(adsbygoogle = window.adsbygoogle || []).push({}); GEOMETRICAL STUDY OF SCHROEDINGER'S FORMULA

If we take a look on previous expression, we could continue with the importance of complex numbers. [tex]\vec J = \mathfrak{Re}[\Psi^* (\vec r) (\frac{-i \hbar}{m} \vec \nabla) \Psi (\vec r) ][/tex]

The complex numbers are very important to represent points or vectors in plane, and can be expressed this way:

a = b·x+c·y

If we choose the real axis numbers like X, and imaginaries like Y:

a = b + c·i

But we could have been done this:

a = b·i + c

If we take Geometric Algebras (GA), more exactly the even sub group of GA, we can represent vectors like part quaternions, and rotations through quaternion operators.

If we take an element of volume (area in draw):

And take a volume in a posterior time:

[tex] V_t+dt = \left( dx + \frac {\partial u}{\partial x} dx \cdot dt \right) \left( dy + \frac {\partial v}{\partial y} dy \cdot dt \right) [/tex]

And the relative change of volume is:

[tex] \frac {d \left( \frac {V_t_+_d_t - V_t} {V_t} \right) } {dt} = \frac {dV_R}{dt} = \frac {\partial u}{\partial x} + \frac {\partial v}{\partial y} [/tex]

We have that:

[tex] \frac {\partial V_R}{\partial t} = \frac {\partial u}{\partial x} + \frac {\partial v}{\partial y} + \frac {\partial w}{\partial z} = \nabla \cdot \vec {v} [/tex]

The dilatation of volume can be directly expressed with velocity gradient in space:

A volume element can be:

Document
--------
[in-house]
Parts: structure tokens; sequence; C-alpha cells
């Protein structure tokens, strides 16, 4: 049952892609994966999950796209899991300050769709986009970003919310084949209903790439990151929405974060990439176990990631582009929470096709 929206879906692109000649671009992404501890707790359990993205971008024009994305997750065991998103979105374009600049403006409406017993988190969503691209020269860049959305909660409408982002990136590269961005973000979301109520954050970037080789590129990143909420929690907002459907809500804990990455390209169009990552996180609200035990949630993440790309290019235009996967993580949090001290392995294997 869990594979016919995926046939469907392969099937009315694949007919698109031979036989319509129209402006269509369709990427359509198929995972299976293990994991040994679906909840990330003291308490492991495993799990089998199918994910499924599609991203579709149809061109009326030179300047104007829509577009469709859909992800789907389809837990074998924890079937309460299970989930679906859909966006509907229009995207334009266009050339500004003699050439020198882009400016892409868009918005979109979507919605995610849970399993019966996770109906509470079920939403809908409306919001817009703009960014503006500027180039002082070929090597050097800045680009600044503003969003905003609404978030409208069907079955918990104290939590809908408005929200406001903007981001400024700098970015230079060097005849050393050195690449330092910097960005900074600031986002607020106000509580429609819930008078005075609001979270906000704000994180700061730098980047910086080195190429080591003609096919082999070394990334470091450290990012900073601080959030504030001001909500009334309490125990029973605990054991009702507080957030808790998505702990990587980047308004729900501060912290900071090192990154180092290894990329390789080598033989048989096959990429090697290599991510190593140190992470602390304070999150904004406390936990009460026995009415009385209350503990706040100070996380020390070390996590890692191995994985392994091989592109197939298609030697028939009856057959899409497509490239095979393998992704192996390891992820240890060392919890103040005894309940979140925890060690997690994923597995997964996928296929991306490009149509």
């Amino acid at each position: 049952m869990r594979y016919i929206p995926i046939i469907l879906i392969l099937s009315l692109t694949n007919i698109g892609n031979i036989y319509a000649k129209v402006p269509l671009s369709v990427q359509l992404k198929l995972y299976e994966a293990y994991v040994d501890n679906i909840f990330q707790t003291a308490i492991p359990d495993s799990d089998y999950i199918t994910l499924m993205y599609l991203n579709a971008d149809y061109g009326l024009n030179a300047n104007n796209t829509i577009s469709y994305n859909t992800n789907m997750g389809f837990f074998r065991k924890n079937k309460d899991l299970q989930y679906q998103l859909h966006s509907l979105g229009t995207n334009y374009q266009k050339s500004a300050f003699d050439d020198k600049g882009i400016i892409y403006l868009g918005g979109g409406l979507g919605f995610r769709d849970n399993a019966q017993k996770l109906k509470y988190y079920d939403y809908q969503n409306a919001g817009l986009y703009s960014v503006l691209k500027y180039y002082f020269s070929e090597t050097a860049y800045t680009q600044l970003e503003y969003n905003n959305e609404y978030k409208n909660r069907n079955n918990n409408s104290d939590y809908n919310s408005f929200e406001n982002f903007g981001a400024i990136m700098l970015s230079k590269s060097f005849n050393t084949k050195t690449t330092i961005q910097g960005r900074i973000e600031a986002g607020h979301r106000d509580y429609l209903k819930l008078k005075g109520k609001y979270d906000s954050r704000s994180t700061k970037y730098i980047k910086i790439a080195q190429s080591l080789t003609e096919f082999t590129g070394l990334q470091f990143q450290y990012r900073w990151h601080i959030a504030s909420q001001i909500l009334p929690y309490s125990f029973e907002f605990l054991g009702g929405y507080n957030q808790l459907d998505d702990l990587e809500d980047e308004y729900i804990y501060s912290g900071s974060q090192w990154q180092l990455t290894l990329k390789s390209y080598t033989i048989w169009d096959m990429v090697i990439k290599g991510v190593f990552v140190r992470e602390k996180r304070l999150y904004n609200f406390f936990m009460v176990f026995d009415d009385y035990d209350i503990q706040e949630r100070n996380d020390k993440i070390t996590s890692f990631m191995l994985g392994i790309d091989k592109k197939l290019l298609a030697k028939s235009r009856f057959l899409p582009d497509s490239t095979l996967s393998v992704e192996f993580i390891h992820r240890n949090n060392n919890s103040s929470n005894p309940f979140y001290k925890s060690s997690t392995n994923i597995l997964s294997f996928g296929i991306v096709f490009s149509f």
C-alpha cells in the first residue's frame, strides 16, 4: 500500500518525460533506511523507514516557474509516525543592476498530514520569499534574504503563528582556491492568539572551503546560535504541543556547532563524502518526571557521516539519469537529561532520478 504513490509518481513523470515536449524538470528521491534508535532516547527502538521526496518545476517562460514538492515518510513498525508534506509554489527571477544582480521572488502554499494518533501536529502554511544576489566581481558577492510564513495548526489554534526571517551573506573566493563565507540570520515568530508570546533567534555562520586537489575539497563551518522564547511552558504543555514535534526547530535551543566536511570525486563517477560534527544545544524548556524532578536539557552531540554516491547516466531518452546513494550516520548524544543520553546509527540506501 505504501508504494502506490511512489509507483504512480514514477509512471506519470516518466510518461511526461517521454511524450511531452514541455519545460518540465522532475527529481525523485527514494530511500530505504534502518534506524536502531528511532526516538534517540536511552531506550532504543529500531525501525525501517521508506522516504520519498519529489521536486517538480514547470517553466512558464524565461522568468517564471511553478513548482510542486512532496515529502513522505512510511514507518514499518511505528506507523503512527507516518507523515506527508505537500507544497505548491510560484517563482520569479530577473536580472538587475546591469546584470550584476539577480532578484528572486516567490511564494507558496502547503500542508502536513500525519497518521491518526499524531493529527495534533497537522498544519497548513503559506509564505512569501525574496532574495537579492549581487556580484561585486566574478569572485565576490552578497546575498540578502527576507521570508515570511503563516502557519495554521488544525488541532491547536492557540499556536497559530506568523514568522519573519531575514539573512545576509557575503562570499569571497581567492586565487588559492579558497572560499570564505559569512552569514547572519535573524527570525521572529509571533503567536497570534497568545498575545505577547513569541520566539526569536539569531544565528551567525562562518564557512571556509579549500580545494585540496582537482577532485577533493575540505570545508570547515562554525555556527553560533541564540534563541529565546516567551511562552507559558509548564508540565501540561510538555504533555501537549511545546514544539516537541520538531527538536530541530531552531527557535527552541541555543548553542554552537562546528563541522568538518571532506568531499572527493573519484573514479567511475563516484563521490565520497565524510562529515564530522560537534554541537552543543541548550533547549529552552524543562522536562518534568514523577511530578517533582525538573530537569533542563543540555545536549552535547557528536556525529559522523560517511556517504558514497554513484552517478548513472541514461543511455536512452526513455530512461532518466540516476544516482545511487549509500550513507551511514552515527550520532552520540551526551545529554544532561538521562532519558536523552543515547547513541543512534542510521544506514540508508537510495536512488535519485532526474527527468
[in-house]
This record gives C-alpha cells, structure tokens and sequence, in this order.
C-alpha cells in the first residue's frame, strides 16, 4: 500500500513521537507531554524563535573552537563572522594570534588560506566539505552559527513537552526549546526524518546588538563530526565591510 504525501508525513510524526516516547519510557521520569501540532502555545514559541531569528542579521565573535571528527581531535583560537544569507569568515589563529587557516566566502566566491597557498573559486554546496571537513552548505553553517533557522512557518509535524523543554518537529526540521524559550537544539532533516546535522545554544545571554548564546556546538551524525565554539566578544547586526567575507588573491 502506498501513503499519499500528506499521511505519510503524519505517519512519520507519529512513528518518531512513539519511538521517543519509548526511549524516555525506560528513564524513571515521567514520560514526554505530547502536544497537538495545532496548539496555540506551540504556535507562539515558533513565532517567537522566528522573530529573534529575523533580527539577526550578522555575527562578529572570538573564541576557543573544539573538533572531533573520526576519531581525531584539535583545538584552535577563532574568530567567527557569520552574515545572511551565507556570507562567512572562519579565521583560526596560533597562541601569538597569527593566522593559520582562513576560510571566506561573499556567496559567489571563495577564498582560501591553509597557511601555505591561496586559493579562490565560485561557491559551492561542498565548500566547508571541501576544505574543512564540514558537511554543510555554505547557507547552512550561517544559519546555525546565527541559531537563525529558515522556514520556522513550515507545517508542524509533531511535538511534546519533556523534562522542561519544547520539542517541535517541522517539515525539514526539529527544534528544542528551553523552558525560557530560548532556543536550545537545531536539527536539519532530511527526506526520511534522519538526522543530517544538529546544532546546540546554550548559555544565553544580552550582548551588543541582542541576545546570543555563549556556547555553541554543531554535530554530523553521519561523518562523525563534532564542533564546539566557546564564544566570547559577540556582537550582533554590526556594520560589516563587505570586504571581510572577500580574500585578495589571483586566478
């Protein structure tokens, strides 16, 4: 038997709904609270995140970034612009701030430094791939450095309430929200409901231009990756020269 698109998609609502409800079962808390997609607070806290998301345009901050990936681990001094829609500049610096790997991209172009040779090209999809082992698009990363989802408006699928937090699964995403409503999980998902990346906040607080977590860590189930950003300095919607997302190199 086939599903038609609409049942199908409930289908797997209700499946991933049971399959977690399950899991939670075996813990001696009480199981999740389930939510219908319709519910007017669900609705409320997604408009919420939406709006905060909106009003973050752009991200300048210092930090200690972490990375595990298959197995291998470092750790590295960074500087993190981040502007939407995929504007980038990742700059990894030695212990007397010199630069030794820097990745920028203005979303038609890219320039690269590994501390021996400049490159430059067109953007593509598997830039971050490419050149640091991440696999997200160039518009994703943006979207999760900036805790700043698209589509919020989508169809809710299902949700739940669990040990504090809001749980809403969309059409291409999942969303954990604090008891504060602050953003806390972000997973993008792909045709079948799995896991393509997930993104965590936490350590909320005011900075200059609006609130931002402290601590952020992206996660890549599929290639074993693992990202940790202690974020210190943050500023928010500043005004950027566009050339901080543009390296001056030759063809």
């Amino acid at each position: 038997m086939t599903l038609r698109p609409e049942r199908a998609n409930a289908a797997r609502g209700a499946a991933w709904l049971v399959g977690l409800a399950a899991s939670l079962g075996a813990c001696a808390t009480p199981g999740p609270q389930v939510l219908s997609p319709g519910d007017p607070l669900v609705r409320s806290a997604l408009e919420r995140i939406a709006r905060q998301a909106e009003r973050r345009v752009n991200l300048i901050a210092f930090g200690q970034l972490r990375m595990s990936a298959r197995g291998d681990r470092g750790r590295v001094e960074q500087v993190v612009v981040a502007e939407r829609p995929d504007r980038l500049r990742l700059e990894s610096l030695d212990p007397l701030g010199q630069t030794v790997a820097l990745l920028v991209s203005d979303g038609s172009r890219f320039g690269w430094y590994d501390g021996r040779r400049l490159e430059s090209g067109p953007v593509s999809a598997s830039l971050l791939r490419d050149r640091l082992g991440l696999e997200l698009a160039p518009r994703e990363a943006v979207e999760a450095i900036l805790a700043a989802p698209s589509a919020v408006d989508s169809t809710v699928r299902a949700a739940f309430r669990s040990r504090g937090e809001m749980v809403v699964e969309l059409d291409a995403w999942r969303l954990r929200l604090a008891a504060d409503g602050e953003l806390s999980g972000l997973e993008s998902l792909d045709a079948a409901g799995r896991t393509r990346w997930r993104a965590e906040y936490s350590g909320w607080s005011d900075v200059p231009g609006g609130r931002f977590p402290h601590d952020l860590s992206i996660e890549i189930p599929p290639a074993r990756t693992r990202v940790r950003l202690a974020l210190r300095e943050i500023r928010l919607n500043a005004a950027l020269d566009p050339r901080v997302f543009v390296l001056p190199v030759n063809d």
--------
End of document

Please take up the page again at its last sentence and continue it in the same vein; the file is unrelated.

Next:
TRANSLATED:

DEFORMATED:

ROTATED

or HAVE CUTTING EFFORTS

If we analyze the angles [tex]\theta_1[/tex] y [tex]\theta_2[/tex], it can easily verify geometrically that:

[tex] TAN~~ d \theta_1 \simeq d \theta_1 \simeq \frac {\left( \frac {\partial v} {\partial x} dx \cdot dt \right) }{dx} [/tex]

And:

[tex] TAN~~ d \theta_2 \simeq d \theta_2 \simeq \frac {\left( \frac {- \partial u} {\partial y} dy \cdot dt \right) }{dy} [/tex]

And we have:

[tex] \dot {\theta_1} = \frac {d \theta_1}{dt} = \frac {\partial v}{\partial x} [/tex]

and

[tex] \dot {\theta_2} = \frac {d \theta_2}{dt} = - \frac {\partial u}{\partial y} [/tex]

And angular velocity in Z axis will be:

[tex] \omega_z = \frac {1}{2} \left( \frac {\partial v}{\partial x} - \frac {\partial u}{\partial y} \right) = \frac {1}{2} \dot {\theta_1} + \dot {\theta_2} [/tex]

Now, if we take this fraction of the Schrödinger's:

[tex] \nabla \left[ \frac {i \hbar} {2m} \left( \psi \nabla \psi^*} - \psi^* \nabla \psi \right) \right] [/tex]

Or much clear:

[tex] \nabla \left[ \frac {1} {2} \left( \psi \vec v \psi^*} - \psi^* \vec v \psi \right) \right] [/tex]

Does anybody likes to play in discovering what it means?

-----------

References:

- Quaternion and Rotation Sequences, Jack B. Kuipers

- Vectors, tensors and the Basic Equations of Fluid Mechanics, Rutherford Aris.

- Vibraciones y ondas. A. P. French.

- Lectures On Clifford (Geometric) Algebras. Rafal Ablamowicz et. al.

- Mecánica de Fluidos. Victor L. Streeter et. al.

- De Natura Visibilium et Invisibilium. R. Aparicio. Ed. Elaleph.

- Siglo XXI: La Física que nos espera. R. Aparicio. Ed. Elaleph.[/quote]

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# Geometric Interpretation Of Schrodinger's

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